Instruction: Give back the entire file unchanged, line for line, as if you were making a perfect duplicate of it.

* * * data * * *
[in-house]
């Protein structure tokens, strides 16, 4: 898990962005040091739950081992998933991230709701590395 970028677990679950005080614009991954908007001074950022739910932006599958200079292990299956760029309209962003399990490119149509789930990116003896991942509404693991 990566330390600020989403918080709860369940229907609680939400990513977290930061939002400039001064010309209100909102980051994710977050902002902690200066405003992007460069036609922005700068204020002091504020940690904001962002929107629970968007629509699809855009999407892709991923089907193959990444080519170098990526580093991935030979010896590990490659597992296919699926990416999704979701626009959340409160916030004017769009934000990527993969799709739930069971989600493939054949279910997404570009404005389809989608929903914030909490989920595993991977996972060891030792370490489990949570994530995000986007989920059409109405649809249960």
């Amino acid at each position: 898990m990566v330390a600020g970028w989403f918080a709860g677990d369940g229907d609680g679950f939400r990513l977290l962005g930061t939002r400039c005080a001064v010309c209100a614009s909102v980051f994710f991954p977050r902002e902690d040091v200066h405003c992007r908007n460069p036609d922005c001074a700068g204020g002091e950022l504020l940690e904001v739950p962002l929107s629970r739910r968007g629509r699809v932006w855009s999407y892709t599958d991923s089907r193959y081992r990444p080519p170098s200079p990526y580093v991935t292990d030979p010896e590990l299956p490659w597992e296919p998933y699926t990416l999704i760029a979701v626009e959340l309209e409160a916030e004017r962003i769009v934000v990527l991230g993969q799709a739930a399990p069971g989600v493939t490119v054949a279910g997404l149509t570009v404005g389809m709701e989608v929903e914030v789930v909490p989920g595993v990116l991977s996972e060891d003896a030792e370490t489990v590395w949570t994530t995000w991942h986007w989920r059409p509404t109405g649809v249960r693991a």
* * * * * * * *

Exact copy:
[in-house]
């Protein structure tokens, strides 16, 4: 898990962005040091739950081992998933991230709701590395 970028677990679950005080614009991954908007001074950022739910932006599958200079292990299956760029309209962003399990490119149509789930990116003896991942509404693991 990566330390600020989403918080709860369940229907609680939400990513977290930061939002400039001064010309209100909102980051994710977050902002902690200066405003992007460069036609922005700068204020002091504020940690904001962002929107629970968007629509699809855009999407892709991923089907193959990444080519170098990526580093991935030979010896590990490659597992296919699926990416999704979701626009959340409160916030004017769009934000990527993969799709739930069971989600493939054949279910997404570009404005389809989608929903914030909490989920595993991977996972060891030792370490489990949570994530995000986007989920059409109405649809249960």
């Amino acid at each position: 898990m990566v330390a600020g970028w989403f918080a709860g677990d369940g229907d609680g679950f939400r990513l977290l962005g930061t939002r400039c005080a001064v010309c209100a614009s909102v980051f994710f991954p977050r902002e902690d040091v200066h405003c992007r908007n460069p036609d922005c001074a700068g204020g002091e950022l504020l940690e904001v739950p962002l929107s629970r739910r968007g629509r699809v932006w855009s999407y892709t599958d991923s089907r193959y081992r990444p080519p170098s200079p990526y580093v991935t292990d030979p010896e590990l299956p490659w597992e296919p998933y699926t990416l999704i760029a979701v626009e959340l309209e409160a916030e004017r962003i769009v934000v990527l991230g993969q799709a739930a399990p069971g989600v493939t490119v054949a279910g997404l149509t570009v404005g389809m709701e989608v929903e914030v789930v909490p989920g595993v990116l991977s996972e060891d003896a030792e370490t489990v590395w949570t994530t995000w991942h986007w989920r059409p509404t109405g649809v249960r693991a």